Lasers are an effective treatment option for many dermatological conditions. They can be used for deeper penetration of the skin, addressing issues like acne and psoriasis, as well as skin resurfacing.
There are two possible forms of laser treatment here:
Low-level laser therapy with a low dosage and high-level therapy with a higher dosage. “In both procedures, the high-energy, bundled light in the tissue triggers a cellular metabolic reaction in the damaged cells,” says dermatologists in Facebar YYC (https://www.facebaryyc.com/laser-services/). “This creates an anti-inflammatory effect. With the higher-dose therapy, the blood circulation in the treated tissue is also stimulated. This ensures improved regeneration of the damaged tissue.”
There are no studies on which laser should be used best depending on the respective clinical picture. In general: “The scientific data does not allow a clear recommendation for laser therapy here,” sums up Marquaß. His conclusion: “It has to be decided individually. It is crucial to choose the most suitable treatment option for the patient from the multitude of treatment options. The development, the duration of the complaints, and possibly already existing structural changes in the tendon attachment play a decisive role here.”
Laser Treatment for Health and Beauty
There has been a veritable laser boom in the field of dermatology in recent years. The group of ablating lasers, which can treat benign skin changes, and senile warts, but also the precursors of white skin cancer, is widespread here. “Liver spots should not be treated with this, however,” warns dermatologist Gauglitz: “Whenever tissue is pigmented, i.e. brownish in color, there is a risk that black skin cancer could be behind it. The laser burns the tissue so that it cannot be histologically examined later.”
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A vascular laser is used to treat spider veins, port wine stains, or rosacea. “In the case of rosacea, for example, this produces a greyish discoloration of the red facial vessels that are enlarged here,” explains the expert. “Over the course of the following weeks, the body then breaks them down.” The principle is always the same with port-wine stains or broom rippers: “The target structure is destroyed by heat and then broken down by the body independently.” The advantage of the laser here, too, is the precise focusing of the light wave bundle: Only the affected target structure is really destroyed, in this case, the red vessel.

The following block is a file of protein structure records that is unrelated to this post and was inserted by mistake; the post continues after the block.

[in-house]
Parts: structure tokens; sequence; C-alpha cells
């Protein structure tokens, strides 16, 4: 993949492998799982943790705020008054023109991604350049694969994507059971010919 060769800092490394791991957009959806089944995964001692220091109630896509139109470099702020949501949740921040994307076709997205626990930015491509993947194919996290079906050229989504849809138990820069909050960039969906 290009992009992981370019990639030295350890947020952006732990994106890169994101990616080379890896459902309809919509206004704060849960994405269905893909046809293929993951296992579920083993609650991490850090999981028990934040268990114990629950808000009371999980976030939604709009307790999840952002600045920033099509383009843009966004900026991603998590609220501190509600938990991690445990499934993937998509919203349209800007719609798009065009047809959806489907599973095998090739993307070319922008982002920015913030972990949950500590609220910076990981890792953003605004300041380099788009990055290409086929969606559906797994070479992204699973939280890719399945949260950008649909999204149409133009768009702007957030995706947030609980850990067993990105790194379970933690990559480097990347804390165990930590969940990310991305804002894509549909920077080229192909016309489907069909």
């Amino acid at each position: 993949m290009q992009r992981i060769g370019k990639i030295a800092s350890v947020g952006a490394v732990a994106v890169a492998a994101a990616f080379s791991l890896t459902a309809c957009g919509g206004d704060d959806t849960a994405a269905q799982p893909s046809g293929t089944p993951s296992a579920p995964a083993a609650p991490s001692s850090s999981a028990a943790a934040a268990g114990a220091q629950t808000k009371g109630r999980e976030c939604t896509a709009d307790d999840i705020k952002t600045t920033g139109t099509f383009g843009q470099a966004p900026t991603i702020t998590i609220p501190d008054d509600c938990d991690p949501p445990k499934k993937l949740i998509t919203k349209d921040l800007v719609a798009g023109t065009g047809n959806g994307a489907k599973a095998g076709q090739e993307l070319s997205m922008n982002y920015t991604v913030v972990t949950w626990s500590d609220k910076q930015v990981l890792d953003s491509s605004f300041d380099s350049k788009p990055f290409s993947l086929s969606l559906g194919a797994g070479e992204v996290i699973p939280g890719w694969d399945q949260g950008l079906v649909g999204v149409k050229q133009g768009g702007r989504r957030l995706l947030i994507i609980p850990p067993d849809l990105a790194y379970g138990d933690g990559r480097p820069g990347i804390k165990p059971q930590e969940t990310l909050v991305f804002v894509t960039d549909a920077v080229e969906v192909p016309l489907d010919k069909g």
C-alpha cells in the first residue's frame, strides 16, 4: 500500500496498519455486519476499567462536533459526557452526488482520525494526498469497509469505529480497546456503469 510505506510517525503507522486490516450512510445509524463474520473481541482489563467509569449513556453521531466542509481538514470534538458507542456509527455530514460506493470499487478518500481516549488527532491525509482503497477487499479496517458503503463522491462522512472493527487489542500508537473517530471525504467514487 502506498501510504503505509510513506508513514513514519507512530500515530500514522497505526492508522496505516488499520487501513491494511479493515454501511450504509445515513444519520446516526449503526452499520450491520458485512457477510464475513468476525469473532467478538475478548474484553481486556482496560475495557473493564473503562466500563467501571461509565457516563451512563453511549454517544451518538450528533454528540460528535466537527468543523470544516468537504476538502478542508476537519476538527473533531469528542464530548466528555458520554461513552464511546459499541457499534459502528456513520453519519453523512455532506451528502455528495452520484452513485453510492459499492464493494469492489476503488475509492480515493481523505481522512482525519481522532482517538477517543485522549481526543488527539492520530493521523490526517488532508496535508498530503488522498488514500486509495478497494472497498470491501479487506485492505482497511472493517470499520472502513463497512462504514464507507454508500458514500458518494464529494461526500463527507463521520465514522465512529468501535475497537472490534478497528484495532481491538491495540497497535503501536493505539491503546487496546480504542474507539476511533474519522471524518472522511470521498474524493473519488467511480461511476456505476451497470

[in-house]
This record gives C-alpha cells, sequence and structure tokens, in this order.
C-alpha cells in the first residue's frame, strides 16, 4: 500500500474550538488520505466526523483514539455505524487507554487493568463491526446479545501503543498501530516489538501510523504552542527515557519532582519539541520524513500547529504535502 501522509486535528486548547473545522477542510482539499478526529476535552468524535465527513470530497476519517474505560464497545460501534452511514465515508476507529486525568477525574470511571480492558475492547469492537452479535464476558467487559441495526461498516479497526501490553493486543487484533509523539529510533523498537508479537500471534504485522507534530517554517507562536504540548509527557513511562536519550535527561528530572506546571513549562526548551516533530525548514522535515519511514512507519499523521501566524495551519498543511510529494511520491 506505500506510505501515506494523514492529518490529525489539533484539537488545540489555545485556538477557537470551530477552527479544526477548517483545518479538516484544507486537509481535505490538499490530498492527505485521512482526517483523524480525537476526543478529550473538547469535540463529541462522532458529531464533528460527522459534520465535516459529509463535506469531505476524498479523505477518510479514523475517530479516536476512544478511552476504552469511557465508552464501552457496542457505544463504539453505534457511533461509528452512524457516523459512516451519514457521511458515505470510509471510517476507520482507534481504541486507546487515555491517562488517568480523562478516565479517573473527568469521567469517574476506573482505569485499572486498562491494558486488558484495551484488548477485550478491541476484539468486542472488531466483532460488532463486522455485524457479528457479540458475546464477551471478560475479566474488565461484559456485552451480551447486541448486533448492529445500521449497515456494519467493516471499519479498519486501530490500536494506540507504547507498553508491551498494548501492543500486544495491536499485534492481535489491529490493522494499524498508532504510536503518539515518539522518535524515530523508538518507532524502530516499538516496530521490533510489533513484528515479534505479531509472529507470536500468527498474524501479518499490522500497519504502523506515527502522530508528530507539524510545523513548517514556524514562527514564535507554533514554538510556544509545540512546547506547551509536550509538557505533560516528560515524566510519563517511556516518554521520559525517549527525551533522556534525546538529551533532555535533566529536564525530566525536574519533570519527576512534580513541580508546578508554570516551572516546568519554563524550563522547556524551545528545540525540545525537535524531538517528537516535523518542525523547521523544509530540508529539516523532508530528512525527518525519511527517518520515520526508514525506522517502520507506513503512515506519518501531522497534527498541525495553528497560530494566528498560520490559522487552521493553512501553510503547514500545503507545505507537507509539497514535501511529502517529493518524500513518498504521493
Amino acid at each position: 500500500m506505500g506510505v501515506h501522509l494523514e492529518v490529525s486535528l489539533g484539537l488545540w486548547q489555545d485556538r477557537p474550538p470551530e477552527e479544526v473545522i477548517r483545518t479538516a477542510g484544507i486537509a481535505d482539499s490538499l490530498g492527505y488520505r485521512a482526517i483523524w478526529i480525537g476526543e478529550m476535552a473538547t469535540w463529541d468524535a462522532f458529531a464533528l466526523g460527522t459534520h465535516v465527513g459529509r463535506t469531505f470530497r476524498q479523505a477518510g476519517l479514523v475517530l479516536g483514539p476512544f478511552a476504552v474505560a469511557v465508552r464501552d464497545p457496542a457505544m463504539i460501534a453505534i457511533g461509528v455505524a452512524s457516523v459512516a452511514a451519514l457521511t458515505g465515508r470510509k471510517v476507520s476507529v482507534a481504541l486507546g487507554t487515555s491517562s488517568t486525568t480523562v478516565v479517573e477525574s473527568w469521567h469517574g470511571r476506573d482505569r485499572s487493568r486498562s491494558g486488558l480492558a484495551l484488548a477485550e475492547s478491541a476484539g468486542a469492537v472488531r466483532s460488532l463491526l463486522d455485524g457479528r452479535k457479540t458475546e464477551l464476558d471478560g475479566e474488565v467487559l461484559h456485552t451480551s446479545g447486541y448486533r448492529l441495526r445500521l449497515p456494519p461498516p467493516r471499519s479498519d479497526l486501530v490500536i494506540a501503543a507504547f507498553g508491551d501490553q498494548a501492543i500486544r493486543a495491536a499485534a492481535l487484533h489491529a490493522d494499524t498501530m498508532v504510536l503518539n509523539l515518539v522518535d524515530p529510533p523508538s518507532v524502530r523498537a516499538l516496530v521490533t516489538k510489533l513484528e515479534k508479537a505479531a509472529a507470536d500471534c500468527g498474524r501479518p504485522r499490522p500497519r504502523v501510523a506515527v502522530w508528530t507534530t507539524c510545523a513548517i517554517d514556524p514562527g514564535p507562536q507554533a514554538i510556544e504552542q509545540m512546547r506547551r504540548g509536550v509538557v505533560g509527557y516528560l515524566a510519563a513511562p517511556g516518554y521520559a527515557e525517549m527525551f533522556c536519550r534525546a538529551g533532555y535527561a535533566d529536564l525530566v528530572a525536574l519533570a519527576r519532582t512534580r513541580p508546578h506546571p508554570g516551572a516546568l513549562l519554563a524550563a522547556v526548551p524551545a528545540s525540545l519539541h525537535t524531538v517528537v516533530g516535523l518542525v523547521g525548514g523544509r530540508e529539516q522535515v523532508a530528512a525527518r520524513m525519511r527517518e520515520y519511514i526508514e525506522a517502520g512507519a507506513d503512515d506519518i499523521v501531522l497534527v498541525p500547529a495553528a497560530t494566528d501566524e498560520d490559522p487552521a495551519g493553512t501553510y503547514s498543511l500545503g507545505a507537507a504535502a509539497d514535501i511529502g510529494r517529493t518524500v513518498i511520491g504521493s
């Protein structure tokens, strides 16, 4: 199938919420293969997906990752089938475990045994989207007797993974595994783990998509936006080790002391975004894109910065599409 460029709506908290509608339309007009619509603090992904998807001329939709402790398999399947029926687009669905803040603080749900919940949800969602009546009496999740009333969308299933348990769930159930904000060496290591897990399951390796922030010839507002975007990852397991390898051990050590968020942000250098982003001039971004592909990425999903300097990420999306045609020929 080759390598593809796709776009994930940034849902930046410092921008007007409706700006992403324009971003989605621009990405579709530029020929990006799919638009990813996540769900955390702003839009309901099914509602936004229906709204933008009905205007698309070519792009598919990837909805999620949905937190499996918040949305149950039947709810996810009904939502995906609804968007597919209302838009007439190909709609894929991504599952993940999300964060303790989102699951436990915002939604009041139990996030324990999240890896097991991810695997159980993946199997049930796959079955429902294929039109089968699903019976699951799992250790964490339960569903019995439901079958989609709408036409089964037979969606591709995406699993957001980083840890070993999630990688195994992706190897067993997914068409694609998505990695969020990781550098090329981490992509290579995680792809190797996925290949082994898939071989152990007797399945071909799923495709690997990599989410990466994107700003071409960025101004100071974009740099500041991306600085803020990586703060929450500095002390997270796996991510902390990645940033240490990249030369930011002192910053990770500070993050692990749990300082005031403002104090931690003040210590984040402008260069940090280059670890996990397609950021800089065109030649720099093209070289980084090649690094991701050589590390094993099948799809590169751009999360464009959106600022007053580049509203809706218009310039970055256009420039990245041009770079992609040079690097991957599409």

Because heat is used, however, there is a risk of skin burns and subsequent scarring. Expert Gauglitz, therefore, warns against going to the beauty salon for treatment – even if the treatment is significantly cheaper than at the dermatologist’s: “Good cooling is crucial to protect the skin’s surface. This is precisely what makes a laser, and thus the treatment, expensive.”
Conclusion: Lasers in Dermatology
Lasers – in dermatology, they can not only destroy cells but also act as a kind of stimulus for cell renewal. Example of wrinkle treatment on the face, hands, and décolleté: The laser beams penetrate the top layer of skin and create tiny injury points deep down. Undamaged tissues then produce new cells for fresh collagen. At the same time, the destroyed cells are transported away. The effect: the skin renews itself from within and appears younger. “Realistically, you don’t look a decade or two younger after the treatment,” says expert Gauglitz, “but fresher, more relaxed, and maybe five years younger.” Everything just doesn’t work after all.
The dermatologist has to explain this to his patients more and more often. He also advised the young woman with the pigment spots against laser treatment. As a result of the pregnancy, the young mother suffered from melasma, and hyperpigmentation of the skin. The unsightly brown spots can be removed with the laser. However, because these are hormonal, they would return immediately if there was more exposure to the sun. Even the latest high-tech lasers cannot do magic.